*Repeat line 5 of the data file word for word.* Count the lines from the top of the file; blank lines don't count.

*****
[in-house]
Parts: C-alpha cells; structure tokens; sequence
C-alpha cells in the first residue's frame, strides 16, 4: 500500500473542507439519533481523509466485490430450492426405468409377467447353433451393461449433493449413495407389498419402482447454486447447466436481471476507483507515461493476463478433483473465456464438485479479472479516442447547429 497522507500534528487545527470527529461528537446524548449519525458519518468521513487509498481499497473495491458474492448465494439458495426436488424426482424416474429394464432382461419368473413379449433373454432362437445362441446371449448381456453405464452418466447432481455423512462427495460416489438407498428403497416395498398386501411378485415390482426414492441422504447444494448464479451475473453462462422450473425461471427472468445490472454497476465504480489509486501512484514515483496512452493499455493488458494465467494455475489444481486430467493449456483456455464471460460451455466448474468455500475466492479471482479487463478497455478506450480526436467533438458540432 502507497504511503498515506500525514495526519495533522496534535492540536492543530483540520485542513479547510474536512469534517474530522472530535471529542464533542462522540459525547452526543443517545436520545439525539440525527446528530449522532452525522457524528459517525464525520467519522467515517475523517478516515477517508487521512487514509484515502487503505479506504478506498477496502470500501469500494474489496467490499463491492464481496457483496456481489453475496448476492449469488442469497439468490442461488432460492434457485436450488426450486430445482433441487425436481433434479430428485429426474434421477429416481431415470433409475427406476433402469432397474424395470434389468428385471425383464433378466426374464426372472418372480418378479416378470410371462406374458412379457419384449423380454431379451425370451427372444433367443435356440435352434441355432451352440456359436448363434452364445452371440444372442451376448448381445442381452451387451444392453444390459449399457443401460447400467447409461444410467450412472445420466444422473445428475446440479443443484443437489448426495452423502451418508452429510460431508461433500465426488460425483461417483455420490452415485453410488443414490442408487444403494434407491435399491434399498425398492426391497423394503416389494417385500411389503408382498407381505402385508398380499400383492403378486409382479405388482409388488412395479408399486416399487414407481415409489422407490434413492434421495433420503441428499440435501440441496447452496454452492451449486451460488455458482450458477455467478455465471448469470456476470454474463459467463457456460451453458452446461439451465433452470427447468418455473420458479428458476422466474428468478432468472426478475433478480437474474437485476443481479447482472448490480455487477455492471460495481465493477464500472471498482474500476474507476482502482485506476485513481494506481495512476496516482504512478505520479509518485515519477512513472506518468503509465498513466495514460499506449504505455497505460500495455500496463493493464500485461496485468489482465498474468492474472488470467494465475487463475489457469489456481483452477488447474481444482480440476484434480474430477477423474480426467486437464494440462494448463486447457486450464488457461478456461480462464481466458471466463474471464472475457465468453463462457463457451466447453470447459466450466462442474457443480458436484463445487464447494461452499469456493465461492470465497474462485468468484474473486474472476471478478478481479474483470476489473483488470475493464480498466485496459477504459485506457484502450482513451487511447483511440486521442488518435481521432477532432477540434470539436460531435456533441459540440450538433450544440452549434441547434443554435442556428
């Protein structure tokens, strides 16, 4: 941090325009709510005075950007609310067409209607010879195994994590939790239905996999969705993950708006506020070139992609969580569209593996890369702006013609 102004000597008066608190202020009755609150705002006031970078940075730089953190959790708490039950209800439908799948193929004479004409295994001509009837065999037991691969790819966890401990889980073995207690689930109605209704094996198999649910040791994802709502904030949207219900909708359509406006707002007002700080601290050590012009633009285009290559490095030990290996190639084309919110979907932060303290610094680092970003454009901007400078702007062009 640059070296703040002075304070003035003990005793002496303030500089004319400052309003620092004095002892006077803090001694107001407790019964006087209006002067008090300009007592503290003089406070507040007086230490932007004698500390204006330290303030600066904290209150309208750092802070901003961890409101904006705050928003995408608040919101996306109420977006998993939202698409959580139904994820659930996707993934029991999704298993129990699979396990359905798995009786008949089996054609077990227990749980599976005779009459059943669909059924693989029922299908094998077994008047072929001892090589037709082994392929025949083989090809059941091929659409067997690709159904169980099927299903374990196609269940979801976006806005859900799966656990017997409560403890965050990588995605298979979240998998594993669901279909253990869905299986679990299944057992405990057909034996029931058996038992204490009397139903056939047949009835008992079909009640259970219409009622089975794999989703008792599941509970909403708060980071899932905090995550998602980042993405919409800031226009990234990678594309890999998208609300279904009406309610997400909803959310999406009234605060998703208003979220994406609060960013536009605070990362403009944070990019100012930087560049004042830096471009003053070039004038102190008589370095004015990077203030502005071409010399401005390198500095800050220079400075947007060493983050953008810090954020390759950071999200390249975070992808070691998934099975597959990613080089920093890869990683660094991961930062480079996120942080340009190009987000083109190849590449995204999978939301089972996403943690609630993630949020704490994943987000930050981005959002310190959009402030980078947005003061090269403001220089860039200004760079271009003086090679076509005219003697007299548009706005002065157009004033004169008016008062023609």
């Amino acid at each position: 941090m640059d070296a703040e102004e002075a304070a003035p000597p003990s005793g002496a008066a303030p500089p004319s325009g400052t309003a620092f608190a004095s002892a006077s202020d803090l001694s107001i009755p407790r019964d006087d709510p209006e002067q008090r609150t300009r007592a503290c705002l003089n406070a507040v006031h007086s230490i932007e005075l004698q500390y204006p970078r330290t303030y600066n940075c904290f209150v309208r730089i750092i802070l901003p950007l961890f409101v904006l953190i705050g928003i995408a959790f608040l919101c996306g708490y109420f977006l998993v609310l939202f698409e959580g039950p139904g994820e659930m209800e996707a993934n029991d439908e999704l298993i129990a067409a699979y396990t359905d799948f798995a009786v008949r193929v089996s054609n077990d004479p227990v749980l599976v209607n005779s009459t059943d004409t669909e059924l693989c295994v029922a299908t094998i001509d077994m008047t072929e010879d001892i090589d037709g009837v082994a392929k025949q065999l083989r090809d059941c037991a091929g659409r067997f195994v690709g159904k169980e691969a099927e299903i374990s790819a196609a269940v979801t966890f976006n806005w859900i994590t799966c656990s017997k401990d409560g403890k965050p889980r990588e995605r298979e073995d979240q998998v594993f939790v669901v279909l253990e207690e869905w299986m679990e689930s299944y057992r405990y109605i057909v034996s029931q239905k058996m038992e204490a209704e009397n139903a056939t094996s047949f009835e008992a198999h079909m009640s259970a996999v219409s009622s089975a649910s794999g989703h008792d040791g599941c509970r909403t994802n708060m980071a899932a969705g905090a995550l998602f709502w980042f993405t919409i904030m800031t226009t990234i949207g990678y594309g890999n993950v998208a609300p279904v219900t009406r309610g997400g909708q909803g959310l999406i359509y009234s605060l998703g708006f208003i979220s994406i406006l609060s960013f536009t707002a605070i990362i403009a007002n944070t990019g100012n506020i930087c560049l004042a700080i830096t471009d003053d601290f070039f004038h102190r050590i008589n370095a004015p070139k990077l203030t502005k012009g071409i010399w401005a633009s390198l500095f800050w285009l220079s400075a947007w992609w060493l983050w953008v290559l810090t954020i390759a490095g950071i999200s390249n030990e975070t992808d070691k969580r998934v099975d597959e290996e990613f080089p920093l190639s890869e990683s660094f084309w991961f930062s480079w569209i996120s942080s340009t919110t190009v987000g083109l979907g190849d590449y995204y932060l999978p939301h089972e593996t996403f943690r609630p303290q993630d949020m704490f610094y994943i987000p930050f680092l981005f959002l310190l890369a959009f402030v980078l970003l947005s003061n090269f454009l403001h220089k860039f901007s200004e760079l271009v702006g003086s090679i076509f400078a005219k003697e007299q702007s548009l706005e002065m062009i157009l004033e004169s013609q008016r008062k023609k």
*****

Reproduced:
């Amino acid at each position: 941090m640059d070296a703040e102004e002075a304070a003035p000597p003990s005793g002496a008066a303030p500089p004319s325009g400052t309003a620092f608190a004095s002892a006077s202020d803090l001694s107001i009755p407790r019964d006087d709510p209006e002067q008090r609150t300009r007592a503290c705002l003089n406070a507040v006031h007086s230490i932007e005075l004698q500390y204006p970078r330290t303030y600066n940075c904290f209150v309208r730089i750092i802070l901003p950007l961890f409101v904006l953190i705050g928003i995408a959790f608040l919101c996306g708490y109420f977006l998993v609310l939202f698409e959580g039950p139904g994820e659930m209800e996707a993934n029991d439908e999704l298993i129990a067409a699979y396990t359905d799948f798995a009786v008949r193929v089996s054609n077990d004479p227990v749980l599976v209607n005779s009459t059943d004409t669909e059924l693989c295994v029922a299908t094998i001509d077994m008047t072929e010879d001892i090589d037709g009837v082994a392929k025949q065999l083989r090809d059941c037991a091929g659409r067997f195994v690709g159904k169980e691969a099927e299903i374990s790819a196609a269940v979801t966890f976006n806005w859900i994590t799966c656990s017997k401990d409560g403890k965050p889980r990588e995605r298979e073995d979240q998998v594993f939790v669901v279909l253990e207690e869905w299986m679990e689930s299944y057992r405990y109605i057909v034996s029931q239905k058996m038992e204490a209704e009397n139903a056939t094996s047949f009835e008992a198999h079909m009640s259970a996999v219409s009622s089975a649910s794999g989703h008792d040791g599941c509970r909403t994802n708060m980071a899932a969705g905090a995550l998602f709502w980042f993405t919409i904030m800031t226009t990234i949207g990678y594309g890999n993950v998208a609300p279904v219900t009406r309610g997400g909708q909803g959310l999406i359509y009234s605060l998703g708006f208003i979220s994406i406006l609060s960013f536009t707002a605070i990362i403009a007002n944070t990019g100012n506020i930087c560049l004042a700080i830096t471009d003053d601290f070039f004038h102190r050590i008589n370095a004015p070139k990077l203030t502005k012009g071409i010399w401005a633009s390198l500095f800050w285009l220079s400075a947007w992609w060493l983050w953008v290559l810090t954020i390759a490095g950071i999200s390249n030990e975070t992808d070691k969580r998934v099975d597959e290996e990613f080089p920093l190639s890869e990683s660094f084309w991961f930062s480079w569209i996120s942080s340009t919110t190009v987000g083109l979907g190849d590449y995204y932060l999978p939301h089972e593996t996403f943690r609630p303290q993630d949020m704490f610094y994943i987000p930050f680092l981005f959002l310190l890369a959009f402030v980078l970003l947005s003061n090269f454009l403001h220089k860039f901007s200004e760079l271009v702006g003086s090679i076509f400078a005219k003697e007299q702007s548009l706005e002065m062009i157009l004033e004169s013609q008016r008062k023609k």